Steve Sucato is a former dancer turned arts writer/critic. He is Chairman Emeritus of the Dance Critics Association and Associate Editor of ExploreDance.com.

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The Skinny on Second Companies: Benefits, Logistics and Costs


By Steve Sucato

Second companies are nothing new in dance. Some, like Ailey II and Hubbard Street Dance Chicago’s HS2, have been around for decades while others like Joffrey II have long gone by the wayside. In recent years, however, more and more dance organizations are seeing the value of adding a second unit to bolster their dancer ranks as well as provide an invaluable learning experience for talented young dancers to bridge the gap between student and professional.

Like their professional counterparts, second companies can come in a variety of shapes and sizes with varying goals and missions. To take a closer look at what makes a second company tick, five dance organizations with old and new second companies — BalletMet, Boston Ballet, Houston Ballet, Hubbard Street Dance Chicago, and Kansas City Ballet — weighed in about the benefits, costs, logistics, and concerns involved with starting and maintaining one.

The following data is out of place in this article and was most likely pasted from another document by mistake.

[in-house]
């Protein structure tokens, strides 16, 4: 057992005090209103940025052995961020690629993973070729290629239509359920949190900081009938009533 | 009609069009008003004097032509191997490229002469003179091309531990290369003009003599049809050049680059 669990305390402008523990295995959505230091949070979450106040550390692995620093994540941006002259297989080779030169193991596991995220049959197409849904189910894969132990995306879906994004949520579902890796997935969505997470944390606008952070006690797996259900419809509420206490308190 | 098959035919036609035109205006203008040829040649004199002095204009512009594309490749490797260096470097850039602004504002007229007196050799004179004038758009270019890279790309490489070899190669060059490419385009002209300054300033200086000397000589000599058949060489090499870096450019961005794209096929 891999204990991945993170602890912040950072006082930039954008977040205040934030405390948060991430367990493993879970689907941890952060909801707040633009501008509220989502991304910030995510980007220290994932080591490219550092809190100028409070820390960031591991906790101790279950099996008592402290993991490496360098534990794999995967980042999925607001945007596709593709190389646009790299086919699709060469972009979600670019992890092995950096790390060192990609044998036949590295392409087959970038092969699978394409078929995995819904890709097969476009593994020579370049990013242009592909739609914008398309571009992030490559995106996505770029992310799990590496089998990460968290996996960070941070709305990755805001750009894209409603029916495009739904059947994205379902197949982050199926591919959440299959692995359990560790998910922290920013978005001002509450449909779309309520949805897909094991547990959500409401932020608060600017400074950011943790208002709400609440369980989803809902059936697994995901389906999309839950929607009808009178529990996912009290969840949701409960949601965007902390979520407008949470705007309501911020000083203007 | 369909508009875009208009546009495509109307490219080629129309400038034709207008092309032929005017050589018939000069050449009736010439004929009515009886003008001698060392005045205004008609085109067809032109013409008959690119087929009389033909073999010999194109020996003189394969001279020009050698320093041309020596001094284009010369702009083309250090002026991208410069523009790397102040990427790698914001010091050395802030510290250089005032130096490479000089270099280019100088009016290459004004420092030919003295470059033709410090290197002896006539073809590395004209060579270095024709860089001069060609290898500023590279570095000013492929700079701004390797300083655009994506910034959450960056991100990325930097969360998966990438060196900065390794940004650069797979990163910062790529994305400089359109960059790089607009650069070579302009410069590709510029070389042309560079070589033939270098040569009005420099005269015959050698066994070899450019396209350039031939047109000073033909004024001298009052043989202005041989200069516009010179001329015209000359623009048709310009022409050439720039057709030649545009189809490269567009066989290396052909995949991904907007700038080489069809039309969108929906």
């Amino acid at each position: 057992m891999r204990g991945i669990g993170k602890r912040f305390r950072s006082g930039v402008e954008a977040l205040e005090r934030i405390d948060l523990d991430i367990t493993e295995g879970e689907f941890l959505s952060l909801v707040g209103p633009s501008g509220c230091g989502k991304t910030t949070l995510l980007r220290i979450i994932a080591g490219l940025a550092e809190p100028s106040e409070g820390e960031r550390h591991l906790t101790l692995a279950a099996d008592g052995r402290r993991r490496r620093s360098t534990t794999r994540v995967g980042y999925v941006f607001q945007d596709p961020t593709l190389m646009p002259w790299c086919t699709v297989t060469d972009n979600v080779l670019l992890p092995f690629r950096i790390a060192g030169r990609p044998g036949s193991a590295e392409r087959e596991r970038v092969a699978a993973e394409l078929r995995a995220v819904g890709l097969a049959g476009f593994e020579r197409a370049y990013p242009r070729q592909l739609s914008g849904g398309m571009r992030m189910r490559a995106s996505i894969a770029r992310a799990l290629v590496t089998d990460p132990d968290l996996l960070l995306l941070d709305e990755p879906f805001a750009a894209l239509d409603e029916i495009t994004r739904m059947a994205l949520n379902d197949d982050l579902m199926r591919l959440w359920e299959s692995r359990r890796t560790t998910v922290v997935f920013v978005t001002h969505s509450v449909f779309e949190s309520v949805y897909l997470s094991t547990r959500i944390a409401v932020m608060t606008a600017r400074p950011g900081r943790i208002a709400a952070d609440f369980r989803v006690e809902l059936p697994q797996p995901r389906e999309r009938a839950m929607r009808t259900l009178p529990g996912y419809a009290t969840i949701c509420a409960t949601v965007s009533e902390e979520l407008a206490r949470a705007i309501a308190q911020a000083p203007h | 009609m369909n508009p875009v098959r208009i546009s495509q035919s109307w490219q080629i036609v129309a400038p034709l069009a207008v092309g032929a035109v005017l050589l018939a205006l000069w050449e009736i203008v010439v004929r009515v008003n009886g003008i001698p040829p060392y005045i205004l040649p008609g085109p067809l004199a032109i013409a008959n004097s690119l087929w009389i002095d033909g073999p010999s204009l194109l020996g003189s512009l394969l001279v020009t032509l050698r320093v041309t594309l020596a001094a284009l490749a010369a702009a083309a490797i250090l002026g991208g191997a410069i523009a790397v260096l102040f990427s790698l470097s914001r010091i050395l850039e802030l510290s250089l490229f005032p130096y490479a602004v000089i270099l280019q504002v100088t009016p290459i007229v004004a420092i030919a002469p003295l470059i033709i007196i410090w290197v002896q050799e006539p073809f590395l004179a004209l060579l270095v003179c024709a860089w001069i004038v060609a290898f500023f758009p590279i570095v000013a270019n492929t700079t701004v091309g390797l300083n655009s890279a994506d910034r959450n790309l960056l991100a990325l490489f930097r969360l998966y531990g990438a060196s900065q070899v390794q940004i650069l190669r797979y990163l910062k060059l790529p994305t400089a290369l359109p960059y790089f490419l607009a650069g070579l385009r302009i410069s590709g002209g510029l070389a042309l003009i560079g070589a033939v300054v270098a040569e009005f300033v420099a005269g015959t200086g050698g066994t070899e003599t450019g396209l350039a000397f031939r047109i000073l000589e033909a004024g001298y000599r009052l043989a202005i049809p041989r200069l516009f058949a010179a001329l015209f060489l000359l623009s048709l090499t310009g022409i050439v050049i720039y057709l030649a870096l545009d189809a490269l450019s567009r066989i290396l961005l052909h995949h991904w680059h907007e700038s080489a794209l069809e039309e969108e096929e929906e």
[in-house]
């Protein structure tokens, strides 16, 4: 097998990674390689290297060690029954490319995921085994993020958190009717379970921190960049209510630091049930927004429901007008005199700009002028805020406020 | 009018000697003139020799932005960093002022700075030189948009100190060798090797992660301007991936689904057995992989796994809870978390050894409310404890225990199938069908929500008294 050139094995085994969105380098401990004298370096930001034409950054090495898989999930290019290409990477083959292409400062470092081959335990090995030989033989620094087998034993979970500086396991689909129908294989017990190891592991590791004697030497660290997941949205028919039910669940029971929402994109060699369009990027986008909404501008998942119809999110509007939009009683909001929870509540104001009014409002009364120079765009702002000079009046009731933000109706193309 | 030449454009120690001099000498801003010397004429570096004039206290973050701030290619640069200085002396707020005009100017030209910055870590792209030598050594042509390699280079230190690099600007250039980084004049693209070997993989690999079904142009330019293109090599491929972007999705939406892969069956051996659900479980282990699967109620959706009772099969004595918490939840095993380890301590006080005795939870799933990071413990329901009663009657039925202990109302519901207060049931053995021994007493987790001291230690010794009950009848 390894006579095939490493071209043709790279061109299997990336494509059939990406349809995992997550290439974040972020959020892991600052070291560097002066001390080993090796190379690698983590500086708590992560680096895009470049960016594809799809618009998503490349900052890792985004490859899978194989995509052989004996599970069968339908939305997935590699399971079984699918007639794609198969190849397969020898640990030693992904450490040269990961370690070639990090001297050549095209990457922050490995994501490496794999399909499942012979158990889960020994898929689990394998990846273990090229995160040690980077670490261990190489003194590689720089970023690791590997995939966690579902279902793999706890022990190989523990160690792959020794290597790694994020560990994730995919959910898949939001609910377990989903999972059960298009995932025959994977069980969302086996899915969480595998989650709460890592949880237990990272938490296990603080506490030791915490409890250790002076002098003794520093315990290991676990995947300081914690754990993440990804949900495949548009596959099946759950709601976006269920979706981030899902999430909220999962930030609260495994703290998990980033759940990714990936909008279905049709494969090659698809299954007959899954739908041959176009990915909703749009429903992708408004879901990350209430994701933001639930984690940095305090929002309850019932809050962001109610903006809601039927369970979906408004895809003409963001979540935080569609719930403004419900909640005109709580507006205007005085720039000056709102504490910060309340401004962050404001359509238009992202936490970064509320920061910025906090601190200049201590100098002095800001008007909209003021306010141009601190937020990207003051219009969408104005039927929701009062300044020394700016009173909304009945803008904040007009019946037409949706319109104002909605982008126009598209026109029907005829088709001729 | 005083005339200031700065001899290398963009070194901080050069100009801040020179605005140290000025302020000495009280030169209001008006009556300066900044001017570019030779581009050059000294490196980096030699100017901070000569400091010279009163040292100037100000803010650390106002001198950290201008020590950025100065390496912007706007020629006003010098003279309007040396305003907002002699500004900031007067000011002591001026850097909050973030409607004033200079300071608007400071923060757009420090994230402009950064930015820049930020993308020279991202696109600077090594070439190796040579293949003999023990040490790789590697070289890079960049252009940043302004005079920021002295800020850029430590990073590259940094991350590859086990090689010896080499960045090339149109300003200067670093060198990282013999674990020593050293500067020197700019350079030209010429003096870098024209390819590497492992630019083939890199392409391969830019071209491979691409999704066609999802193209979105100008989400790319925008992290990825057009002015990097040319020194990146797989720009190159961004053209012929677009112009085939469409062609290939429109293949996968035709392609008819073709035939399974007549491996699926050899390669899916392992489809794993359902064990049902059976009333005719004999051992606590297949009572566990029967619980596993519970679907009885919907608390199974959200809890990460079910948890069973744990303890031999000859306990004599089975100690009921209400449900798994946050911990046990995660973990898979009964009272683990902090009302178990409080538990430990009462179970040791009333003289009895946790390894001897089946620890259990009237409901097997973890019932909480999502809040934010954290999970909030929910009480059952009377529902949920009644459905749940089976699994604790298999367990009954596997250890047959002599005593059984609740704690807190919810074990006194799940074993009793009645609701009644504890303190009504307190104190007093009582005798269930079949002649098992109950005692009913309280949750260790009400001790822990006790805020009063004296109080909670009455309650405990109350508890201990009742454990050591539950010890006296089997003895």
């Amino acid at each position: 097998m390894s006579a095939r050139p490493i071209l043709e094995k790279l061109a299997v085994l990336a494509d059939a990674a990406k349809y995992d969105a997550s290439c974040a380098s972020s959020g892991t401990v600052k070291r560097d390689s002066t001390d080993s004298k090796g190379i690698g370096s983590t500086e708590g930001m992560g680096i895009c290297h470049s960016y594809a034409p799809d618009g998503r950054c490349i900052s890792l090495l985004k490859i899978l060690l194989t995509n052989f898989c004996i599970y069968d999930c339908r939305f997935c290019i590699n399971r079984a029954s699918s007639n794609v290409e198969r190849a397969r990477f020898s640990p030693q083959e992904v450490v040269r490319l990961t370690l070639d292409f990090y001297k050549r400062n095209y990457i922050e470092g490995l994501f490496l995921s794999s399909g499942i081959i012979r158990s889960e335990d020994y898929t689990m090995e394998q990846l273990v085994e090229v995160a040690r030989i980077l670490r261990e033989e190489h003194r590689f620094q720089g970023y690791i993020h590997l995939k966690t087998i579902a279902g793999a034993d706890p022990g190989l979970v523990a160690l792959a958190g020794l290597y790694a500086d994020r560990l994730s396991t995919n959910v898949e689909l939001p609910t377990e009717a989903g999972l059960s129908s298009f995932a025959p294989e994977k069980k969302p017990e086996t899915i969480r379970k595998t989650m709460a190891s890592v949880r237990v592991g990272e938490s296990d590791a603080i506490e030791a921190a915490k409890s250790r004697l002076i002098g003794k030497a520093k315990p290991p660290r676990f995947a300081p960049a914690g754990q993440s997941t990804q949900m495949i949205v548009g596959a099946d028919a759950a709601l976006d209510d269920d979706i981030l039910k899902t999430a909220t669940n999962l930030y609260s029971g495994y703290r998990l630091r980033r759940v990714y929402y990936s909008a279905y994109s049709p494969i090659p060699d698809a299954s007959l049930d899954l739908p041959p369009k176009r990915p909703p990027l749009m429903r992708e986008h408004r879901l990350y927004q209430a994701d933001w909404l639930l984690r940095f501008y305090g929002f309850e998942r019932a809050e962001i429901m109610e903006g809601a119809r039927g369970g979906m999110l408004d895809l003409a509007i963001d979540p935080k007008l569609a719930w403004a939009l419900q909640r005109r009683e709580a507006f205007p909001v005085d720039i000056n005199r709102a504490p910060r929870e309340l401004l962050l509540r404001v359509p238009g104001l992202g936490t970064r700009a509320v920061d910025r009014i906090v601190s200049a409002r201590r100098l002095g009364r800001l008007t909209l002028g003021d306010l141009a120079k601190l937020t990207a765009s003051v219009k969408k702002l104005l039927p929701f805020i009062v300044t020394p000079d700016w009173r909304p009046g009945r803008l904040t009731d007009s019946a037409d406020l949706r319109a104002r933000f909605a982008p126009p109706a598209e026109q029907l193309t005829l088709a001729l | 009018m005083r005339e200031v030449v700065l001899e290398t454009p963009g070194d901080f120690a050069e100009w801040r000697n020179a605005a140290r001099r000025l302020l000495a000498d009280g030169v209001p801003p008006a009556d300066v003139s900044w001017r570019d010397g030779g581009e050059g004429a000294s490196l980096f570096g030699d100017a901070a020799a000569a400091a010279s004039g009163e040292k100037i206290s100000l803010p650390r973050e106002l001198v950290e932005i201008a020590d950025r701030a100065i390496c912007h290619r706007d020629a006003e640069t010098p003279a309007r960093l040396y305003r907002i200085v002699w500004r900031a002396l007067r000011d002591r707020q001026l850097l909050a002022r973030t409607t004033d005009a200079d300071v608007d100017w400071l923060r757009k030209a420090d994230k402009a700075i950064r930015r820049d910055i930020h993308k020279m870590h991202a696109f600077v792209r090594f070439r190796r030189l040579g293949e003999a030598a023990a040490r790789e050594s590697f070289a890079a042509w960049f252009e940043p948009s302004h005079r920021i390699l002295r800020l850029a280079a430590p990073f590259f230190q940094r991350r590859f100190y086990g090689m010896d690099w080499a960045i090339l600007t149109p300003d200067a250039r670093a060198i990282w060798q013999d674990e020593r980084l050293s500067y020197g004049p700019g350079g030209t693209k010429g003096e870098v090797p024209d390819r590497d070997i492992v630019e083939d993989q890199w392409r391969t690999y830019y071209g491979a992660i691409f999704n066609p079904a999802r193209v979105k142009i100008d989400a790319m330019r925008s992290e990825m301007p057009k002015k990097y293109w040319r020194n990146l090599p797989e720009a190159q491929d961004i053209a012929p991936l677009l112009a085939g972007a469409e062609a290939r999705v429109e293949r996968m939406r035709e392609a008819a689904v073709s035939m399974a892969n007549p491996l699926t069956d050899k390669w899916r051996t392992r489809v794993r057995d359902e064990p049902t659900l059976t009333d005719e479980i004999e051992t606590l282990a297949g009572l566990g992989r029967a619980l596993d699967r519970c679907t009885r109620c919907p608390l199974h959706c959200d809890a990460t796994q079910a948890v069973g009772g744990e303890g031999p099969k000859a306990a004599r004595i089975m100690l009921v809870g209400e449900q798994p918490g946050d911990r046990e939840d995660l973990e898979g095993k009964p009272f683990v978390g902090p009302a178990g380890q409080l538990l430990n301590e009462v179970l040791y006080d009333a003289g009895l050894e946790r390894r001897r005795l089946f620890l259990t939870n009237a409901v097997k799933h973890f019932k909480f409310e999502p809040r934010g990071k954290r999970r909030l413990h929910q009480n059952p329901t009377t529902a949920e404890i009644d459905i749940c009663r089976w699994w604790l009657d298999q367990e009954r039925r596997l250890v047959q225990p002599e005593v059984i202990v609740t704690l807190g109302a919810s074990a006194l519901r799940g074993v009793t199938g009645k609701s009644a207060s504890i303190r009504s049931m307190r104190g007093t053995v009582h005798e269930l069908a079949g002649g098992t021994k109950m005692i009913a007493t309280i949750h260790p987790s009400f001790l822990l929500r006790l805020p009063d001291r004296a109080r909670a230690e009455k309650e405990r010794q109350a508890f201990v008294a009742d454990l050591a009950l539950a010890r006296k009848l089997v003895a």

“One thing we have to understand is that what one company calls a second company, another calls something else,” says Boston Ballet artistic director Mikko Nissinen. “San Francisco Ballet apprentices are like our second company [Boston Ballet II] and our trainees are like Houston Ballet’s second company. It’s a little confusing.”

Whatever the moniker, “second company,” “studio company,” or some other variation, dance organizations give several common reasons for having one.

Education Through Performance

One main reason to build a second performing troupe is to provide talented young dancers, not quite ready for a main company contract, a place to hone their stagecraft and learn what it is like to be a professional dancer. Typically those dancers fall between the ages of 18 and 22. Some can be as young as 16, or as old as 24 if joining from a college dance program.

“The most important thing in bringing out greatness in a dancer is to put them on stage and put them on stage often,” says Hubbard Street 2 (HS2) director Terence Marling. “This … alters a person’s dancing more than anything that happens in the studio.”